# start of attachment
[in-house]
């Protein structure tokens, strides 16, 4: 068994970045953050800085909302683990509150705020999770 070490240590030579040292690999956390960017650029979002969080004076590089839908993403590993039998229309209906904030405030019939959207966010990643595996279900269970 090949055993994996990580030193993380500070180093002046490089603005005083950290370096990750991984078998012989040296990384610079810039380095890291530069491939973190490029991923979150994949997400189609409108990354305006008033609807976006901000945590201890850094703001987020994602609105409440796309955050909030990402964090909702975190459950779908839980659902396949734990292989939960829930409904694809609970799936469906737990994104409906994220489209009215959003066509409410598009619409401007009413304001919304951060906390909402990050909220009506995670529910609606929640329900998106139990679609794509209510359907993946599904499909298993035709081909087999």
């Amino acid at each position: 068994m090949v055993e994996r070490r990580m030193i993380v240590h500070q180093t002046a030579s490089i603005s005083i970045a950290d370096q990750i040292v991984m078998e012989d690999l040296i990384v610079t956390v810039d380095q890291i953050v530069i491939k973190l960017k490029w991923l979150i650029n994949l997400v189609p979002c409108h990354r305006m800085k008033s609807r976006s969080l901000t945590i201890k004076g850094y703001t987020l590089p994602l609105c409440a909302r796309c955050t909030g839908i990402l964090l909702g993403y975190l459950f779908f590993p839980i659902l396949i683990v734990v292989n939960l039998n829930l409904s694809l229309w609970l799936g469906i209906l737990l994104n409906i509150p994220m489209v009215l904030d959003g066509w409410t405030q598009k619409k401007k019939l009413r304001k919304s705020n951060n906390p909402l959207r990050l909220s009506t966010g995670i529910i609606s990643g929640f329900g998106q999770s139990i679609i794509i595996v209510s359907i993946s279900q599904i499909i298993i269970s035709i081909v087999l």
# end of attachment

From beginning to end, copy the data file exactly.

[in-house]
């Protein structure tokens, strides 16, 4: 068994970045953050800085909302683990509150705020999770 070490240590030579040292690999956390960017650029979002969080004076590089839908993403590993039998229309209906904030405030019939959207966010990643595996279900269970 090949055993994996990580030193993380500070180093002046490089603005005083950290370096990750991984078998012989040296990384610079810039380095890291530069491939973190490029991923979150994949997400189609409108990354305006008033609807976006901000945590201890850094703001987020994602609105409440796309955050909030990402964090909702975190459950779908839980659902396949734990292989939960829930409904694809609970799936469906737990994104409906994220489209009215959003066509409410598009619409401007009413304001919304951060906390909402990050909220009506995670529910609606929640329900998106139990679609794509209510359907993946599904499909298993035709081909087999």
């Amino acid at each position: 068994m090949v055993e994996r070490r990580m030193i993380v240590h500070q180093t002046a030579s490089i603005s005083i970045a950290d370096q990750i040292v991984m078998e012989d690999l040296i990384v610079t956390v810039d380095q890291i953050v530069i491939k973190l960017k490029w991923l979150i650029n994949l997400v189609p979002c409108h990354r305006m800085k008033s609807r976006s969080l901000t945590i201890k004076g850094y703001t987020l590089p994602l609105c409440a909302r796309c955050t909030g839908i990402l964090l909702g993403y975190l459950f779908f590993p839980i659902l396949i683990v734990v292989n939960l039998n829930l409904s694809l229309w609970l799936g469906i209906l737990l994104n409906i509150p994220m489209v009215l904030d959003g066509w409410t405030q598009k619409k401007k019939l009413r304001k919304s705020n951060n906390p909402l959207r990050l909220s009506t966010g995670i529910i609606s990643g929640f329900g998106q999770s139990i679609i794509i595996v209510s359907i993946s279900q599904i499909i298993i269970s035709i081909v087999l």